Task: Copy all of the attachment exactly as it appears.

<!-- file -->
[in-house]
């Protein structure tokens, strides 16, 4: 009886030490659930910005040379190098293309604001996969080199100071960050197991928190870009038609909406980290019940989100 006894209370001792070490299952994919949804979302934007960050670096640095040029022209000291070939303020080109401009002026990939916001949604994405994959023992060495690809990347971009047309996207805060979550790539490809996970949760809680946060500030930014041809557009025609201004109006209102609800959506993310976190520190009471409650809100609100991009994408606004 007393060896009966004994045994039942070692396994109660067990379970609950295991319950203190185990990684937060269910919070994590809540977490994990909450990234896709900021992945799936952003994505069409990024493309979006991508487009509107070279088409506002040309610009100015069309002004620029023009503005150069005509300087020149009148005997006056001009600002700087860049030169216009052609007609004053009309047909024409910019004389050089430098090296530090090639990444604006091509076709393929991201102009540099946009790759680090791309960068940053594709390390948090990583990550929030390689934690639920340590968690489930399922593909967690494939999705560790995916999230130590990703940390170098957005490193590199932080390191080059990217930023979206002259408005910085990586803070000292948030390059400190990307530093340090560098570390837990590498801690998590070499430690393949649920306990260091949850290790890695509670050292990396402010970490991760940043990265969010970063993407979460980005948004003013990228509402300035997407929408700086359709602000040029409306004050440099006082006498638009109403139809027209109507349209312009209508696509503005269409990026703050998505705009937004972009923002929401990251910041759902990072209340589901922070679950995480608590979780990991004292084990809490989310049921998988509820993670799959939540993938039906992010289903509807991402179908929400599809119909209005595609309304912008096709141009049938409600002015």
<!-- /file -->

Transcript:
[in-house]
């Protein structure tokens, strides 16, 4: 009886030490659930910005040379190098293309604001996969080199100071960050197991928190870009038609909406980290019940989100 006894209370001792070490299952994919949804979302934007960050670096640095040029022209000291070939303020080109401009002026990939916001949604994405994959023992060495690809990347971009047309996207805060979550790539490809996970949760809680946060500030930014041809557009025609201004109006209102609800959506993310976190520190009471409650809100609100991009994408606004 007393060896009966004994045994039942070692396994109660067990379970609950295991319950203190185990990684937060269910919070994590809540977490994990909450990234896709900021992945799936952003994505069409990024493309979006991508487009509107070279088409506002040309610009100015069309002004620029023009503005150069005509300087020149009148005997006056001009600002700087860049030169216009052609007609004053009309047909024409910019004389050089430098090296530090090639990444604006091509076709393929991201102009540099946009790759680090791309960068940053594709390390948090990583990550929030390689934690639920340590968690489930399922593909967690494939999705560790995916999230130590990703940390170098957005490193590199932080390191080059990217930023979206002259408005910085990586803070000292948030390059400190990307530093340090560098570390837990590498801690998590070499430690393949649920306990260091949850290790890695509670050292990396402010970490991760940043990265969010970063993407979460980005948004003013990228509402300035997407929408700086359709602000040029409306004050440099006082006498638009109403139809027209109507349209312009209508696509503005269409990026703050998505705009937004972009923002929401990251910041759902990072209340589901922070679950995480608590979780990991004292084990809490989310049921998988509820993670799959939540993938039906992010289903509807991402179908929400599809119909209005595609309304912008096709141009049938409600002015």